Determined to clean up the dysfunctional culture within the top ranks of the Detroit Fire Department, interim Fire Commissioner Eric Jones has required his top brass to re-apply for their jobs if they want a position in his administration.
Jones, who was appointed last week by Mayor Mike Duggan, also invited firefighters and officers to vie for the top jobs, which include deputy fire commissioner, second deputy fire commissioners, chief of fire operations, deputy fire chiefs, senior chiefs, fire marshal and chief fire investigator, among others.
“I am extending the opportunity to members of all ranks of the DFD/EMS to compete for these positions subject to the collective bargaining agreement,” Jones wrote in a bulletin to all fire employees.
Jones, a former assistant police chief who turned around the city’s troubled Buildings, Safety Engineering and Environmental Department (BSEED), said he wants the most qualified people to run the beleaguered department, which has been unable to equip firefighters with basic equipment.
The move has been welcomed by firefighters, many of whom have been bullied by management for speaking out about growing concerns over safety violations, including asbestos-riddled firehouses, uncertified air bottles, untested aerial ladders and defective fire trucks.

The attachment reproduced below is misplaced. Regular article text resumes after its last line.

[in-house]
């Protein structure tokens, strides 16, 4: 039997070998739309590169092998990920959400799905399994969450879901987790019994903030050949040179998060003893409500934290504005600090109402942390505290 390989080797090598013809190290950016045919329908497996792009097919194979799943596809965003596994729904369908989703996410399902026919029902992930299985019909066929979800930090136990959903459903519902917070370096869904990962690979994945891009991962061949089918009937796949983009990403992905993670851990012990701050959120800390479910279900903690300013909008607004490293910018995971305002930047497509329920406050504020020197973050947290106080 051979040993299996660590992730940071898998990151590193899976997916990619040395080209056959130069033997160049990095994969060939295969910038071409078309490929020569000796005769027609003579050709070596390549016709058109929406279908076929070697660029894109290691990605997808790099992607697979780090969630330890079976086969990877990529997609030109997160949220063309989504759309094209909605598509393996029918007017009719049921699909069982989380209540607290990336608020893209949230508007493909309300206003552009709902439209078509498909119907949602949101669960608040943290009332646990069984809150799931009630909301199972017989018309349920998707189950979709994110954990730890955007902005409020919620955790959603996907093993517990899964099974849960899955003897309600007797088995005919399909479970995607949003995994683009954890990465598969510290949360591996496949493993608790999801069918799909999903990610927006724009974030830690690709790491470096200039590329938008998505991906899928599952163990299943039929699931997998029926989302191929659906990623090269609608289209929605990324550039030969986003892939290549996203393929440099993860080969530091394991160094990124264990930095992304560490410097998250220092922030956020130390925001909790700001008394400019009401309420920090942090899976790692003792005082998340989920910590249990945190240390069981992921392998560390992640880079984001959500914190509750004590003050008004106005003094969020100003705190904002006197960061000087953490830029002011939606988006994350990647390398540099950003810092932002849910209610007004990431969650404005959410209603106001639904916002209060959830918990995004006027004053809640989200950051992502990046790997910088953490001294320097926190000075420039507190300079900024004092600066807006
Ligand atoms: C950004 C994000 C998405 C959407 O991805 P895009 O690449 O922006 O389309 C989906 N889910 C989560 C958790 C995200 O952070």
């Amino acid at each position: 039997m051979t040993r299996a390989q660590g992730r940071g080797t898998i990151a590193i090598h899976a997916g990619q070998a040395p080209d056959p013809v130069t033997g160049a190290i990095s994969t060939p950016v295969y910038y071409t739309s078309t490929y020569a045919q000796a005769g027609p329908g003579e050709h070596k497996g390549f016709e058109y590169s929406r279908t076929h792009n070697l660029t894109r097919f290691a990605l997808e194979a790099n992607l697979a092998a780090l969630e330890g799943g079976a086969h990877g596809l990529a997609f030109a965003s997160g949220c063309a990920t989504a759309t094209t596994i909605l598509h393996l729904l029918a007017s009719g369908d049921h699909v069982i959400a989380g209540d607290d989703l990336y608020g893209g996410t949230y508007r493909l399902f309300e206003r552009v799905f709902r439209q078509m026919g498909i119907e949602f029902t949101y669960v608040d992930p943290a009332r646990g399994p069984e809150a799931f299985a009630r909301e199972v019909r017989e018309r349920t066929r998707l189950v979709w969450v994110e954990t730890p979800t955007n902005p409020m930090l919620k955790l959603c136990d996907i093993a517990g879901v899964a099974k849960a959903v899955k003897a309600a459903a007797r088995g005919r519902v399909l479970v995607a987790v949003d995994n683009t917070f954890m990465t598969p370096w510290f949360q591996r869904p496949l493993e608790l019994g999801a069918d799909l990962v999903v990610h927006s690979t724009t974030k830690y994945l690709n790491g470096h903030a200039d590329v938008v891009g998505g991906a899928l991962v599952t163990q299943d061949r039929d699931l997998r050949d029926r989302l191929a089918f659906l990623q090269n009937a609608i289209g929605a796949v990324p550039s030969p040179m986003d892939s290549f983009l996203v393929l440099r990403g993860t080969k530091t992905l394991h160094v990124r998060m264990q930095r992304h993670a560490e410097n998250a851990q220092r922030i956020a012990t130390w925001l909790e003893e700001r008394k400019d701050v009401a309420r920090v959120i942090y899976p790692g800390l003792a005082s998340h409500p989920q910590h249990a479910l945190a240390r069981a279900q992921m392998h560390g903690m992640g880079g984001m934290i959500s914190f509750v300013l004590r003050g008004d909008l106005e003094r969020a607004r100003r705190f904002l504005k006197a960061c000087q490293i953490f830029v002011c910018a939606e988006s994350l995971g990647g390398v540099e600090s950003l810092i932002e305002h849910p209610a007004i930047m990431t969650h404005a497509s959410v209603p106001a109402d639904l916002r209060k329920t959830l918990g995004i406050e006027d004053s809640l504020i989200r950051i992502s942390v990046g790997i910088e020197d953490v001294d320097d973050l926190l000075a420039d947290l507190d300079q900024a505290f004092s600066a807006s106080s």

Last week, Jones protected a whistleblower from being disciplined under the old regime.
Just weeks before Devil’s Night, the notorious pre-Halloween tradition of setting houses and buildings ablaze in Detroit, Duggan forced out Commissioner Edsel Jenkins and replaced him with Jones, a bold move intended to shake up the department.
Described as hard-nosed but affable, Jones is widely considered to be among the brightest and most driven of Duggan’s administration. And so far, firefighters said, Jones has impressed.
To find the best candidates for the top jobs, Jones is requiring applicants to answer a series of questions about the department and submit resumes and a biography.
“The candidates with the best submissions will move to the next phase,” Jones said.
Tri-Data, a group of public safety consultants, criticized the Fire Department earlier this year for “profoundly weak management and supervisory practices that are deeply ingrained into the fire department culture.”
Steve Neavling lives and works in Detroit as an investigative journalist. His stories have uncovered corruption, led to arrests and reforms and prompted FBI investigations.